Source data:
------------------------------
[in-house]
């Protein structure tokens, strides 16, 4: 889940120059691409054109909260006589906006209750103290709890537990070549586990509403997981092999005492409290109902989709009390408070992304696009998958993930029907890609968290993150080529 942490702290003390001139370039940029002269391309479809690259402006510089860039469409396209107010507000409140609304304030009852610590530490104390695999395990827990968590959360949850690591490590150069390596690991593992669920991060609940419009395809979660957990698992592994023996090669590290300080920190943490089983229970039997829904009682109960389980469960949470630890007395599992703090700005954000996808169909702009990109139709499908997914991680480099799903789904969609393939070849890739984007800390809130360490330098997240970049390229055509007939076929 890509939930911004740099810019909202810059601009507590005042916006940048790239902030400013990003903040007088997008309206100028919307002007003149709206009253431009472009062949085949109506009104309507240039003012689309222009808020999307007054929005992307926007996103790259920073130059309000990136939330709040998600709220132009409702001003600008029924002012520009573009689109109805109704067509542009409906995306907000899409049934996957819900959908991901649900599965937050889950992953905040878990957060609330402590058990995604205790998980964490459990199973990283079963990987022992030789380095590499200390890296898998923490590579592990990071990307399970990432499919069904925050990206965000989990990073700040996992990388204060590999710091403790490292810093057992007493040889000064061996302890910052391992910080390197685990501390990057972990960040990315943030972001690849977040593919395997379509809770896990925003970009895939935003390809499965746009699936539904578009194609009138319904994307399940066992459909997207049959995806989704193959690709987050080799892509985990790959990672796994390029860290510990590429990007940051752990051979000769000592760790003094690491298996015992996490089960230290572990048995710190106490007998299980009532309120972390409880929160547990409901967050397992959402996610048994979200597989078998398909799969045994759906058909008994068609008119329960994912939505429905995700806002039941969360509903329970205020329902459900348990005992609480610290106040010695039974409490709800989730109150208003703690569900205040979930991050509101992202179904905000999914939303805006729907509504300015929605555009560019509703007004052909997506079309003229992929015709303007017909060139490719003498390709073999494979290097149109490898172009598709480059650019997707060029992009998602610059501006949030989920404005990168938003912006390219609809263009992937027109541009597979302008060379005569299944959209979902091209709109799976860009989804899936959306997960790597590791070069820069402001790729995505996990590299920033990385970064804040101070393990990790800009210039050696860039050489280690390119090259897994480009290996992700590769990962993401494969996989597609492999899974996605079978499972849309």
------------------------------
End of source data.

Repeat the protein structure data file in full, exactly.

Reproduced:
[in-house]
């Protein structure tokens, strides 16, 4: 889940120059691409054109909260006589906006209750103290709890537990070549586990509403997981092999005492409290109902989709009390408070992304696009998958993930029907890609968290993150080529 942490702290003390001139370039940029002269391309479809690259402006510089860039469409396209107010507000409140609304304030009852610590530490104390695999395990827990968590959360949850690591490590150069390596690991593992669920991060609940419009395809979660957990698992592994023996090669590290300080920190943490089983229970039997829904009682109960389980469960949470630890007395599992703090700005954000996808169909702009990109139709499908997914991680480099799903789904969609393939070849890739984007800390809130360490330098997240970049390229055509007939076929 890509939930911004740099810019909202810059601009507590005042916006940048790239902030400013990003903040007088997008309206100028919307002007003149709206009253431009472009062949085949109506009104309507240039003012689309222009808020999307007054929005992307926007996103790259920073130059309000990136939330709040998600709220132009409702001003600008029924002012520009573009689109109805109704067509542009409906995306907000899409049934996957819900959908991901649900599965937050889950992953905040878990957060609330402590058990995604205790998980964490459990199973990283079963990987022992030789380095590499200390890296898998923490590579592990990071990307399970990432499919069904925050990206965000989990990073700040996992990388204060590999710091403790490292810093057992007493040889000064061996302890910052391992910080390197685990501390990057972990960040990315943030972001690849977040593919395997379509809770896990925003970009895939935003390809499965746009699936539904578009194609009138319904994307399940066992459909997207049959995806989704193959690709987050080799892509985990790959990672796994390029860290510990590429990007940051752990051979000769000592760790003094690491298996015992996490089960230290572990048995710190106490007998299980009532309120972390409880929160547990409901967050397992959402996610048994979200597989078998398909799969045994759906058909008994068609008119329960994912939505429905995700806002039941969360509903329970205020329902459900348990005992609480610290106040010695039974409490709800989730109150208003703690569900205040979930991050509101992202179904905000999914939303805006729907509504300015929605555009560019509703007004052909997506079309003229992929015709303007017909060139490719003498390709073999494979290097149109490898172009598709480059650019997707060029992009998602610059501006949030989920404005990168938003912006390219609809263009992937027109541009597979302008060379005569299944959209979902091209709109799976860009989804899936959306997960790597590791070069820069402001790729995505996990590299920033990385970064804040101070393990990790800009210039050696860039050489280690390119090259897994480009290996992700590769990962993401494969996989597609492999899974996605079978499972849309």